I had to spring-clean the little patio pond today. Normally I aim for a sunny day after the ice has melted but before the frogs come loudly back to life. But because of this apocalyptic weather, frog-song erupted on the patio two nights ago, about the same time the peepers started yelling in the big pond way down in the woods. Our pair of pond frogs have clearly been doing more than singing, since this morning there was a substantial mass of frog eggs floating on the water.
At last year's spring cleaning, there were a number of frog cadavers
to dispose of (my frog funerals consist of flipping the rubbery bodies
over the fence into the chicken yard, for the hens to feast on). I didn't want this year's tadpoles to hatch in water polluted by their relatives' remains. Before things went any farther, I figured I should partially drain the pond, get the worst of the muck and the winter's frog casualties out of the bottom, fertilize the water lilies, and refill the pond with clean, cold well water for the tadpoles to grow in.
When we built the pond, we made sure that one end of it was 3 1/2 feet deep. This is supposed to be below the frost line, and to ensure that hibernating critters don't get killed by the encroaching ice. After last year's tragic spring, I learned that even if there is water below the ice, unless gases have a way to escape, frogs and salamanders and fish will suffocate. The only way to prevent this is to keep an opening in the ice by electrical means, and since we don't (yet) have an outlet on the back wall of the house, despite the mild winter, the pond was solidly frozen for months.
I was expecting quite a frog holocaust today. There had been dozens of frogs in the pond last summer. In the fall, before the pond iced over, three or four of them had died, floated to the surface, and been skimmed off and fed to the hens. Today, however, when my spouse-installed siphon started to lower the water level, a lot of dead leaves surfaced, and quite a few dead caterpillars, but not a single dead frog.
The two live frogs, alarmed by the receding waters, clung to the lily pots, their eyes popping with alarm. I had previously scooped the mass of spawn into a bucket and put it out of harm's way in the shade. As I skimmed the year's detritus, I brought up one very lively tadpole and three salamanders (two of whom were in flagrante). When the water level got quite low I also saw, swimming in the murky depths...a fish!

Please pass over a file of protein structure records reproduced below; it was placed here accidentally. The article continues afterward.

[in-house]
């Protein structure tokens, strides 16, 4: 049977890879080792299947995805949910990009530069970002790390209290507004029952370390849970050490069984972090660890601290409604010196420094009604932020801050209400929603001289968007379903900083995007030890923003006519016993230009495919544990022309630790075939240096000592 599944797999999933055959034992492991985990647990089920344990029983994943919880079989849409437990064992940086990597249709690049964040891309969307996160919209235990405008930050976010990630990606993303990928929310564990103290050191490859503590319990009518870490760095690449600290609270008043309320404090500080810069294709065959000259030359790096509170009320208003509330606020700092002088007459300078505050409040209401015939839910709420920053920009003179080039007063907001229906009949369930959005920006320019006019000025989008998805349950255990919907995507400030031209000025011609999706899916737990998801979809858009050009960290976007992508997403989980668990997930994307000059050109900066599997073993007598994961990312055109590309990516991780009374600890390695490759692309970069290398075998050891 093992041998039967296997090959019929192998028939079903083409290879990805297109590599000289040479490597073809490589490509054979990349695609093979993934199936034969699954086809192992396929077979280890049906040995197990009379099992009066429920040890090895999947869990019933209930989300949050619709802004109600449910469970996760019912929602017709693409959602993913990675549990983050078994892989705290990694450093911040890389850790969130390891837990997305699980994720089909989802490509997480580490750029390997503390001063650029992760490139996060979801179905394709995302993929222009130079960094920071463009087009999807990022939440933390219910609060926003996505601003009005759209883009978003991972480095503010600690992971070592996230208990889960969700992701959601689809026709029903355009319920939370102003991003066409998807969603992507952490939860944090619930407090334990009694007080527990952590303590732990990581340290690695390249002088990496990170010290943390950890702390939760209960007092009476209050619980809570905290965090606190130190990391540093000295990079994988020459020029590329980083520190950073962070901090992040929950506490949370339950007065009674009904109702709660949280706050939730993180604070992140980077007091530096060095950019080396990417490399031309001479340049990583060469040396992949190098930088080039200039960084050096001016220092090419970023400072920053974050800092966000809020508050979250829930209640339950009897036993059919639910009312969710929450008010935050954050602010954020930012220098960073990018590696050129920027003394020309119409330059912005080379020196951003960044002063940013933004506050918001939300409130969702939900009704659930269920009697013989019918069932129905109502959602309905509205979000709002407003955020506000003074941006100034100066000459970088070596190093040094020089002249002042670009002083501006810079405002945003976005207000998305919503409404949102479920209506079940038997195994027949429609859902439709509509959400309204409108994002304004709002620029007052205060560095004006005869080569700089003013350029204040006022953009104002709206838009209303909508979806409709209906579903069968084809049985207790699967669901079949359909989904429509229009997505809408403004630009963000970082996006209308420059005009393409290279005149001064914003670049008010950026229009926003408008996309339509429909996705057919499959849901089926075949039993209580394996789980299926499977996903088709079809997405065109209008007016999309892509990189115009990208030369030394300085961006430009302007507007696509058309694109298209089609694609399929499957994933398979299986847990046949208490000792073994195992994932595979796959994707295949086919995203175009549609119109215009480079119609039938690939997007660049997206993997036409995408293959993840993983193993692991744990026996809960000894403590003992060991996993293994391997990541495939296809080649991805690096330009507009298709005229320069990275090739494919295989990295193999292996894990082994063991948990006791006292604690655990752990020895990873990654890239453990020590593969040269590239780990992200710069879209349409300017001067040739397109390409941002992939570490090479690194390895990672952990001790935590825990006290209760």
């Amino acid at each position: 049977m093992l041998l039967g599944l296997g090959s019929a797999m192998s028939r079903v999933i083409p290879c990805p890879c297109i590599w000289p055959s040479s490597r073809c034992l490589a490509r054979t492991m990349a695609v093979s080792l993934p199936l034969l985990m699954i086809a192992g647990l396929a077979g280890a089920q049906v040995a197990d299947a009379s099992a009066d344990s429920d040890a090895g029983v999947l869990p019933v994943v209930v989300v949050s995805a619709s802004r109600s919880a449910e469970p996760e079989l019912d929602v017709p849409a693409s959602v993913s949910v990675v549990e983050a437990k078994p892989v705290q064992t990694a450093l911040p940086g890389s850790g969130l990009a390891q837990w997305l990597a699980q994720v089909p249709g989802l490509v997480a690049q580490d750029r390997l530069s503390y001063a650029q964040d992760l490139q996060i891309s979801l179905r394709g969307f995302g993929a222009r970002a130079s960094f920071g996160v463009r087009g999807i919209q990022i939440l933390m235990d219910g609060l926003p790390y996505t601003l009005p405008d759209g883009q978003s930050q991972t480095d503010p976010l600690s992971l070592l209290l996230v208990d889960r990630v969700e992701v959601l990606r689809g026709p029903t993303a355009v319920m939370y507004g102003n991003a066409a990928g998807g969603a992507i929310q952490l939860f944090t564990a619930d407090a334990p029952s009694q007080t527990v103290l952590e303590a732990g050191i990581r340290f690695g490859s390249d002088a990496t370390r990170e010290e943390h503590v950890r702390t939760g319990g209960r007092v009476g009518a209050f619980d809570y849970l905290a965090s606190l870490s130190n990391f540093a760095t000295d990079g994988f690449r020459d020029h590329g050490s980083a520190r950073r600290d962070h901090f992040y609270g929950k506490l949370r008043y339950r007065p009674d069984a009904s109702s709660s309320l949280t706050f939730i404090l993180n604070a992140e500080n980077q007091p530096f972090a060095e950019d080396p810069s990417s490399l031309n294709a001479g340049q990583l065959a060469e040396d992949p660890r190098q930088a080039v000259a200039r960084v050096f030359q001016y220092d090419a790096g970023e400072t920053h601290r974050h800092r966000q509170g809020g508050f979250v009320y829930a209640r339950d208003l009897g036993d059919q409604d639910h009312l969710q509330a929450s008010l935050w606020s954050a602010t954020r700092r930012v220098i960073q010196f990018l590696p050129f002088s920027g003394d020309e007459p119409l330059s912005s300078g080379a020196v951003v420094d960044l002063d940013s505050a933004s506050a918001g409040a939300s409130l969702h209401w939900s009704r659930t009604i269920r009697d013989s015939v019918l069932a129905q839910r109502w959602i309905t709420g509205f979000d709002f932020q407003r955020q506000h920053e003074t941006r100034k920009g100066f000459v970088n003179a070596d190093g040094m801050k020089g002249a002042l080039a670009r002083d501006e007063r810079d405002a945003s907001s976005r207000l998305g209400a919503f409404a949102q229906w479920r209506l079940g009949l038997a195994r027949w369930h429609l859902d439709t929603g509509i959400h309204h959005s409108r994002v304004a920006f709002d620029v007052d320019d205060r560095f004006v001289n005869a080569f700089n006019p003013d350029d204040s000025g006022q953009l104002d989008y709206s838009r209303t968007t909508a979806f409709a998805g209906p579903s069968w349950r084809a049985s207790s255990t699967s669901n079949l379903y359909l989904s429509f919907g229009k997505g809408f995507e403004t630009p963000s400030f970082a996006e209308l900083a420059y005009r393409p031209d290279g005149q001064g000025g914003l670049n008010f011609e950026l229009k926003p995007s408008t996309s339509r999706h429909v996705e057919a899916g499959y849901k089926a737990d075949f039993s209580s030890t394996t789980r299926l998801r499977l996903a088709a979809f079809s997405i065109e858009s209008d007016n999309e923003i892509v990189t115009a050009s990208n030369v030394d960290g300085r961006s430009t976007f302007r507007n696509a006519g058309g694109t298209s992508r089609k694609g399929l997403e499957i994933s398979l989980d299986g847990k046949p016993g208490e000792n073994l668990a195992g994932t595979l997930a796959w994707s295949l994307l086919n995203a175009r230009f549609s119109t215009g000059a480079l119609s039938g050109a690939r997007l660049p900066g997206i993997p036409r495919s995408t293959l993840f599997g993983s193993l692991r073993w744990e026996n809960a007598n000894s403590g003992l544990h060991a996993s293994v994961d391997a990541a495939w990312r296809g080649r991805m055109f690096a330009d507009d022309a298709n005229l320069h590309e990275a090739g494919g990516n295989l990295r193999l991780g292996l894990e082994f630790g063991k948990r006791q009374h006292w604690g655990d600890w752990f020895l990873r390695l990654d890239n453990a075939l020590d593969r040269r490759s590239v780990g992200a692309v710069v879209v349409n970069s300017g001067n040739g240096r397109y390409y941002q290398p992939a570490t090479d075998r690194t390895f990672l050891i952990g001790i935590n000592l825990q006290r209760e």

I have documented in these pages my sad attempts to introduce fish into the pond. For two summers I have decanted, first, shubunkin (the Japanese gold fish that look like koi), and then, when these perished, plain gold "feeder" fish into the pond. Every single one--or so I thought--floated up or disappeared, victims of my pond's unsatisfactory ecology. And yet today here was a fish, not gold but mud-colored, and definitely alive. Had it dropped from the sky? Had it emerged by spontaneous generation from the bottom muck? Was it one of the originals that had somehow survived? Was it a mirage spawned by my fevered brain?
When the pond was about a third empty, I started pouring in clean water from the hose, and decanted the frog spawn into it. Both the mass of eggs and their parents disappeared into the depths. As the pond filled and I installed the solar-powered fountain and bubbler, then poured in the barley straw pellets and the rotten-egg-scented solution intended to keep the water from turning into a fetid jelly, there was no sign of life on the surface. I wondered if I by insisting on this belated cleaning I had murdered my pond pets.
But as soon as the sun went down somebody on the patio started playing the amphibian castanets with gusto again, and I feel reassured. If we don't get a blizzard in the next few days, the frogs, the salamanders, that ghostly fish and I will probably be o.k.